An investor believes that Russian debt will recover from current levels. He buys a two-year leveraged CLN callable after one year that, for an initial investment of $30 million gives him exposure to $60 million of Russian risk. Yields are high, but if the reference assets default, and the recovery rate is lower than 50%, the investor will lose more than the initial investment. And credit-linked notes can be constructed that securitize sovereign risk guarantees rather than credit default swaps. These notes offer investors increased yield in return for taking on the risk that there will be a non-convertibility event in the currency in which the reference assets are denominated.
A Portuguese investor believes that the market's perception of Brazilian risk is exaggerated. He buys a convertibility-linked note whose underlying assets are real-denominated assets of the Republic of Brazil. If the real remains freely convertible, the investor receives three-month Lisbor + 130bp and 100% of the notes' principal in escudos. If there is a convertibility event as defined in the term sheets, then the notes will redeem and the issuer will have the right to deliver any of the reference obligations in a face value equivalent to the notional amount multiplied by the last exchange rate, or the same amount of the now unconvertible reals. The investor also accepts the risk of tax and regulatory changes.

A bond whose coupon and/or principal redemption is denominated in one currency and indexed to a reference index in another. For example a US dollar FRN paying an investor Euro Libor in dollars plus a fixed spread. Such structures are said to be quantized and are also known as differential notes and diff floaters because they incorporate differential swaps/options (not to be confused with notes such as the CMT-Libor differential note, so-called because they offer a play on the spread between two reference indices). Quantization can be applied to almost any structured asset. So a quantized inverse floater might pay 9.11% minus six-month sterling Libor paid in US dollars to provide a currency risk averse US investor with a bullish interest rate play on sterling. A leveraged diff floater is just the combination of a leveraged FRN with a differential swap and might pay 2 x (three-month Euribor minus three-month dollar Libor) minus a spread.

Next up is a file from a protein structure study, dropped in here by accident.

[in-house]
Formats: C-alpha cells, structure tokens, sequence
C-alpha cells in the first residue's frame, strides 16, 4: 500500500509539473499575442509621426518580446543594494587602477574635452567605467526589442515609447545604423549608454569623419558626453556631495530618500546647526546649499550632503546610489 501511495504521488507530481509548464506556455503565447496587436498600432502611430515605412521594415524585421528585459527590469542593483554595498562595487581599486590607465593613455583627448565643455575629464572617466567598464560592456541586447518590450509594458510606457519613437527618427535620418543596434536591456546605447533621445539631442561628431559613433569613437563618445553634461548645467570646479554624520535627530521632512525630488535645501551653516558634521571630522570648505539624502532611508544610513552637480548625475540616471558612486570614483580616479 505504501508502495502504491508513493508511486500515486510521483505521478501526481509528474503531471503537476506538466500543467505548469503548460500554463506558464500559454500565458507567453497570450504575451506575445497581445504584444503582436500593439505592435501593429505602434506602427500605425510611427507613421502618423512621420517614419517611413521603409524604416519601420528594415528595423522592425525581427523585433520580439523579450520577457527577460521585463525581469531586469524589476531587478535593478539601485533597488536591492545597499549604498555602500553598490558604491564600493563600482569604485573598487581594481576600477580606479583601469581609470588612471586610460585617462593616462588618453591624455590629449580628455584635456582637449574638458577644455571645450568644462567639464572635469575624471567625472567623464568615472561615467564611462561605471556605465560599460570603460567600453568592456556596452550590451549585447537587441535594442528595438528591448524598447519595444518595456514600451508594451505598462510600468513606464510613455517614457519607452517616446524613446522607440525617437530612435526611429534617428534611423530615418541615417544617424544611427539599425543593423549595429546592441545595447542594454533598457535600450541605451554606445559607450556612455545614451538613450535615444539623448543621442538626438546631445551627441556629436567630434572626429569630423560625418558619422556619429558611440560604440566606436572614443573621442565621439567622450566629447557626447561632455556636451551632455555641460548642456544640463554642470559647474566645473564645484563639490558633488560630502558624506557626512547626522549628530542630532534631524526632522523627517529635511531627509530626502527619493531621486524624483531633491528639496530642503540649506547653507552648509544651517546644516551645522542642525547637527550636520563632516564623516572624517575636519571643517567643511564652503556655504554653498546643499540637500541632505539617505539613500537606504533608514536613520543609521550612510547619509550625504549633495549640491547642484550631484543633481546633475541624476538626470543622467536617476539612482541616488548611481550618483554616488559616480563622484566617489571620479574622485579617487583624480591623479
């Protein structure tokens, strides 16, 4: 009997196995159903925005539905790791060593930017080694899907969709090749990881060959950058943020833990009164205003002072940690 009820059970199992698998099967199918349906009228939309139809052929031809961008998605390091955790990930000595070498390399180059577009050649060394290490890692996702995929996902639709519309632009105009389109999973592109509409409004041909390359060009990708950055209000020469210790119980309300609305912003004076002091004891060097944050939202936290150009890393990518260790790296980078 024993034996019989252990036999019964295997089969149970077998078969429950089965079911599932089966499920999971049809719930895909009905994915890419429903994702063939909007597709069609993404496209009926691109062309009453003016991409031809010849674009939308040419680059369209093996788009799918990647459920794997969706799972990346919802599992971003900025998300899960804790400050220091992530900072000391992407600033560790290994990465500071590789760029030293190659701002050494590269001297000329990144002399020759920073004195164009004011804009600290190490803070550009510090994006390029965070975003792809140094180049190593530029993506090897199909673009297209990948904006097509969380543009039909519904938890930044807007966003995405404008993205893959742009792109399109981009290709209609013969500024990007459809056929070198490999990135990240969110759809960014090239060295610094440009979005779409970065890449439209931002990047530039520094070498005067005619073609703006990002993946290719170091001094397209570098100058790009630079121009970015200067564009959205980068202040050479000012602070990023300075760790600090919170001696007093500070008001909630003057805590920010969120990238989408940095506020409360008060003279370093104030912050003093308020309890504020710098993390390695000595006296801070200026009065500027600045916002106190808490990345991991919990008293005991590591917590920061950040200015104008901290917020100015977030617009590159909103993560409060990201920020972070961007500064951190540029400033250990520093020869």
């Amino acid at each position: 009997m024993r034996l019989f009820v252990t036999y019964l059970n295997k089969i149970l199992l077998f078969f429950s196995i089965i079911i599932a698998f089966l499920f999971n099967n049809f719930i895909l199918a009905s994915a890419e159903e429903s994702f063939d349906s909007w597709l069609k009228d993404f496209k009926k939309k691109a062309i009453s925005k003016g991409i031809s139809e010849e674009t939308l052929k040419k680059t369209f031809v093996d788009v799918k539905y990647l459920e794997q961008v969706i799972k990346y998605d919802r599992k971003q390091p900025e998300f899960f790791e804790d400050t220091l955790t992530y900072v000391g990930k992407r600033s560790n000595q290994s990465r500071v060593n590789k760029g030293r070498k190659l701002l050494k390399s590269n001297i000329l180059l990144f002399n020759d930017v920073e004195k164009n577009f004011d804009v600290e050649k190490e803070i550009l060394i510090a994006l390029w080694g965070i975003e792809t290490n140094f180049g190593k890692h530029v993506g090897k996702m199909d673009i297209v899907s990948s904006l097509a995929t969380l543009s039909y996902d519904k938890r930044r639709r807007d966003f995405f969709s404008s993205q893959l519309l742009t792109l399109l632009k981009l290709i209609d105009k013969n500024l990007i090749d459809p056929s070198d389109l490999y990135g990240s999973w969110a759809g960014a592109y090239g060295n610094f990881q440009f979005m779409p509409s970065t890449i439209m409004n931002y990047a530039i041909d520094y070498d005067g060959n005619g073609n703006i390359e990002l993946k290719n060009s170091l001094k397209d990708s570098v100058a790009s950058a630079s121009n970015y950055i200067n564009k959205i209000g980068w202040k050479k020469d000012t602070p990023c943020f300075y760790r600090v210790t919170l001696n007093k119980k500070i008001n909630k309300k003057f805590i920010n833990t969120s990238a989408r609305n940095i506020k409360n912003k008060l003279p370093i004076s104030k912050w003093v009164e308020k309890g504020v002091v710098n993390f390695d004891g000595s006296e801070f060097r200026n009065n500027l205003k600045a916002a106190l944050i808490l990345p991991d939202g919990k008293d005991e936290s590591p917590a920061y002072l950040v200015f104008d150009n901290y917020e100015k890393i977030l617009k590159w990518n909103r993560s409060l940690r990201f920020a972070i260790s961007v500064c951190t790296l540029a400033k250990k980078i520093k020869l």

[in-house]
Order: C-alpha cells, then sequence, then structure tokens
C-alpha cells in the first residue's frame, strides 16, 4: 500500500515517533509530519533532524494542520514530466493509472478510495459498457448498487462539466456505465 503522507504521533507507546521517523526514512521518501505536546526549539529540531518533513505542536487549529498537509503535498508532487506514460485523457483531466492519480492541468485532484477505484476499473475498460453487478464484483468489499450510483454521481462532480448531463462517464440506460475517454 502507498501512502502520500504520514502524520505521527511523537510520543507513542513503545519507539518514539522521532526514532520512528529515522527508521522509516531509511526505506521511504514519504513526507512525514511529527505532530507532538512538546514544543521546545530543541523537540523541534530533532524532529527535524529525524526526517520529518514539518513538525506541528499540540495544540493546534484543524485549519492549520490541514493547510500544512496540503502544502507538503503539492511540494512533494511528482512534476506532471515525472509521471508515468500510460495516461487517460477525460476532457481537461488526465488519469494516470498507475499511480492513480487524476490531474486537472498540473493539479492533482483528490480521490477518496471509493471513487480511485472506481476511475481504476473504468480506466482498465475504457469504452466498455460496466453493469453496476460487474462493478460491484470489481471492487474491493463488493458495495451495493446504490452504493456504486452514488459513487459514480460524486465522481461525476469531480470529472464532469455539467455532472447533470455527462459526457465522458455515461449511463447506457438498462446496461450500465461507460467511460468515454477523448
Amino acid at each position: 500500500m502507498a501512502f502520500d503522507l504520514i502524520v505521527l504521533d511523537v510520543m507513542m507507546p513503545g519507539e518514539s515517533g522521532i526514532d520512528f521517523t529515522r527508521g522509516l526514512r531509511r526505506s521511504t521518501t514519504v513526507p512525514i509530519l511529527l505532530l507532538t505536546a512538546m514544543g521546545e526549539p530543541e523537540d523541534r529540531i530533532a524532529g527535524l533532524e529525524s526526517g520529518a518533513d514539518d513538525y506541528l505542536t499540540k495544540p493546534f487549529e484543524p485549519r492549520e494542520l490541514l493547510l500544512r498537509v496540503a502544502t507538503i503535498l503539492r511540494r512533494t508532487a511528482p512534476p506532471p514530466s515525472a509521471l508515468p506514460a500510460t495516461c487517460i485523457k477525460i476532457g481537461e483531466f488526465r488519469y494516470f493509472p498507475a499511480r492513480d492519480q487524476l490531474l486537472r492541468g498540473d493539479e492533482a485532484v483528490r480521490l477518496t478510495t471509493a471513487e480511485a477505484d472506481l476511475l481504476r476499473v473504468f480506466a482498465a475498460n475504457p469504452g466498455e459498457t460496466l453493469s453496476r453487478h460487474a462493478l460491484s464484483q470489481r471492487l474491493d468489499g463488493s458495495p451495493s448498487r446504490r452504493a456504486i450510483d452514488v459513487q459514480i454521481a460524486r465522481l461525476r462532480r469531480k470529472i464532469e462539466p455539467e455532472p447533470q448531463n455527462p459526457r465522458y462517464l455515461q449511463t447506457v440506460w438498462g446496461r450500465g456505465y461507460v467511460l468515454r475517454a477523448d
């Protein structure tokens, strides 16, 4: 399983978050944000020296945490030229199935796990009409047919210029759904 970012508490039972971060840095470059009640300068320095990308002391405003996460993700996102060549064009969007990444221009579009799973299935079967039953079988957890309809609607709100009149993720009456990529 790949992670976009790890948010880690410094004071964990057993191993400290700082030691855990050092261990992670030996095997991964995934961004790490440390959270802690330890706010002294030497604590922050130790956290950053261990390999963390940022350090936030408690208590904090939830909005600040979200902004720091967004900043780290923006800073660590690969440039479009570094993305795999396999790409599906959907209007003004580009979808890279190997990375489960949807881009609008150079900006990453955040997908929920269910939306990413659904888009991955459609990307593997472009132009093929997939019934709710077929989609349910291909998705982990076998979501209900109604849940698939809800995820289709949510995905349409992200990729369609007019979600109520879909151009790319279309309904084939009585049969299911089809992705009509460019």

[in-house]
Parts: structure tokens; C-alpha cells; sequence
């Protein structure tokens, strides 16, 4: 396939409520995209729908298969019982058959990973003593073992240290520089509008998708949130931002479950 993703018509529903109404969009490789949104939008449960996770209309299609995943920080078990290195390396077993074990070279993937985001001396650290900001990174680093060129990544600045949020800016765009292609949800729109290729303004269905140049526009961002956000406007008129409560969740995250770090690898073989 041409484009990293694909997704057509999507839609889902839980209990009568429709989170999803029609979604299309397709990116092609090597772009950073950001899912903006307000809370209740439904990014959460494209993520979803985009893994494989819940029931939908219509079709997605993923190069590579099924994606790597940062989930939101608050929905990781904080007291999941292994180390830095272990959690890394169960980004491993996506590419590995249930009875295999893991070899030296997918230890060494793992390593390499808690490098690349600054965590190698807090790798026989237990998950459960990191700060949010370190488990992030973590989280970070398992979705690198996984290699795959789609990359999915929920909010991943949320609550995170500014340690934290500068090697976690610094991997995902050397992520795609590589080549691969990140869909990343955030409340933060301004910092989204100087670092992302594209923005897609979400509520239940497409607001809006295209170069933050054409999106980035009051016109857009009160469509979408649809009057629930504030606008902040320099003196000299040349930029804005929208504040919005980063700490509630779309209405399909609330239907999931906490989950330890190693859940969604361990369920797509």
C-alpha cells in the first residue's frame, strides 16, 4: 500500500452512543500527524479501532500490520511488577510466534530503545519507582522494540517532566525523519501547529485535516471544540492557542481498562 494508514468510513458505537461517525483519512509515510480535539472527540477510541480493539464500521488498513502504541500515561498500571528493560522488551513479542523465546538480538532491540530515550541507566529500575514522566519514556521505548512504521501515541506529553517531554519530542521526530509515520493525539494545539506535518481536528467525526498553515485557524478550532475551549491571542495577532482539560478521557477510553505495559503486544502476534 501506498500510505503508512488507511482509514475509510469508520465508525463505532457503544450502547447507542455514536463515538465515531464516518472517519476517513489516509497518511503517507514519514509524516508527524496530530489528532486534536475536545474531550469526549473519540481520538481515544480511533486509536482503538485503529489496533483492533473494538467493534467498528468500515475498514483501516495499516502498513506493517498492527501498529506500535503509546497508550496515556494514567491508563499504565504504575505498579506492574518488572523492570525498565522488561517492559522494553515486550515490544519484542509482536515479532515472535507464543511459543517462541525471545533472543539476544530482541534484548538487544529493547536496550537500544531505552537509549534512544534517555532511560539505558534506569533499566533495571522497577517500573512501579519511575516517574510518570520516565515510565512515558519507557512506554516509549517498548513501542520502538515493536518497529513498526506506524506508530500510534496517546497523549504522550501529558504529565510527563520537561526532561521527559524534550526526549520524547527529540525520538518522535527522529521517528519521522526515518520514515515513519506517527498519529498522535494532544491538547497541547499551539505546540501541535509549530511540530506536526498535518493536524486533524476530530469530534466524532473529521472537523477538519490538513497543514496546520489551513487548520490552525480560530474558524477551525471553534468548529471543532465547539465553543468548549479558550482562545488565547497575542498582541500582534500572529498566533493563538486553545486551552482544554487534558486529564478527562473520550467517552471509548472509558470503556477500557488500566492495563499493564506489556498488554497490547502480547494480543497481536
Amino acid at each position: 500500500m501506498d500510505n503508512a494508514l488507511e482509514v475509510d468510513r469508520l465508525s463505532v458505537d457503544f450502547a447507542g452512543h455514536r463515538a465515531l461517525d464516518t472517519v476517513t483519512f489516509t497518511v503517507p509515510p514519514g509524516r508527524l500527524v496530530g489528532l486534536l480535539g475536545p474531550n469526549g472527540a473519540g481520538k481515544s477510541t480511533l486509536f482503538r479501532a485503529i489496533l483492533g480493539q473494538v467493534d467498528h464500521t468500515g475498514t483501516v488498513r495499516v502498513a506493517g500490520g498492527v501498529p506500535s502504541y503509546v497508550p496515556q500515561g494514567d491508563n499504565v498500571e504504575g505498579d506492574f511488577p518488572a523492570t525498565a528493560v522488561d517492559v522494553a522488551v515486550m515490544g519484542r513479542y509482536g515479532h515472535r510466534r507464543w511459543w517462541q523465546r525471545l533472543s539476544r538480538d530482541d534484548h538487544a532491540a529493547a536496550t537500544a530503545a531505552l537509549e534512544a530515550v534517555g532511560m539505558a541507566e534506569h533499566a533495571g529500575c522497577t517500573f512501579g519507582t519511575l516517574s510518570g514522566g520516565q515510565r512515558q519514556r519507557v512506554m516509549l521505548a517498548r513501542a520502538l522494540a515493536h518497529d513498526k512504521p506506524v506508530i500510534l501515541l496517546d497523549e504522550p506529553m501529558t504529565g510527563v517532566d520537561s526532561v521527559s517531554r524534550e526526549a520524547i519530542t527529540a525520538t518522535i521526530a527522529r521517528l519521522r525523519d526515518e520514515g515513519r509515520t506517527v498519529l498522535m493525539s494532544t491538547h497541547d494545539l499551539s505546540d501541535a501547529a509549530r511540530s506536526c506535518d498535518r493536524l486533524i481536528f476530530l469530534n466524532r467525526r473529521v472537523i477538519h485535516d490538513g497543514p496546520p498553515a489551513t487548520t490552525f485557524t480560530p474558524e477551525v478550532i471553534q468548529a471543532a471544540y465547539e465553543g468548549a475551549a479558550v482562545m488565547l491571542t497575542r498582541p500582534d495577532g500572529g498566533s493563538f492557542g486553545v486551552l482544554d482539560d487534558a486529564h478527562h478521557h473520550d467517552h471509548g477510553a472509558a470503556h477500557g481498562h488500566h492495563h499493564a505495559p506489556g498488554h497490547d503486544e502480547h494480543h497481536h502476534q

Floating-rate notes whose coupon is determined by formulae in which the reference index is multiplied by less than one. They underperform when the reference index rises and investors can be paid for taking this risk with high floors or high initial coupons. An example is the step up recovery FRN (SURF), a de-leveraged CMT FRN with a coupon floor that steps up over time. A five-year dollar Surf might pay 0.5 x (10-year CMT) + 1.50% subject to a coupon floor of 4.50%. The floor is higher than yields on benchmark Libor FRNs. The investor is short T-bonds and long an in-the-money T-bond call option.

The combination of a fixed-rate bullet-repayment bond and a long-dated forward or option contract to create bonds with the principal denominated in one currency and interest payments in another. Either the investor or issuer could have the option to repay a fixed amount of either the first or second currency, based upon the interest payments, the principal, or both. If the investor has the option, the note will tend to have a below-market coupon and vice-versa. An example is a USD note issued at par in either USD or EUR at the issuer's choice, and where the coupons are in fixed USD or EUR at the investor's choice. The exchange rate for converting USD amounts into EUR amounts is set at, say spot on the day the note is launched. There are a number of variants the tri-currency note/bond (also known as tri-colour note/bond) in which the principal or coupon can be paid in any one of three pre-specified currencies instead of only two e.g. a USD bond with issue and redemption at par and an annual coupon of 3% in JPY or 7% in USD or 8% in GBP at the issuer's choice; and the reverse dual currency bond - a dual currency bond in which the currencies that can be chosen for principal and interest are different e.g. a USD bond where coupons can be in USD or EUR and the principal can be in USD or JPY.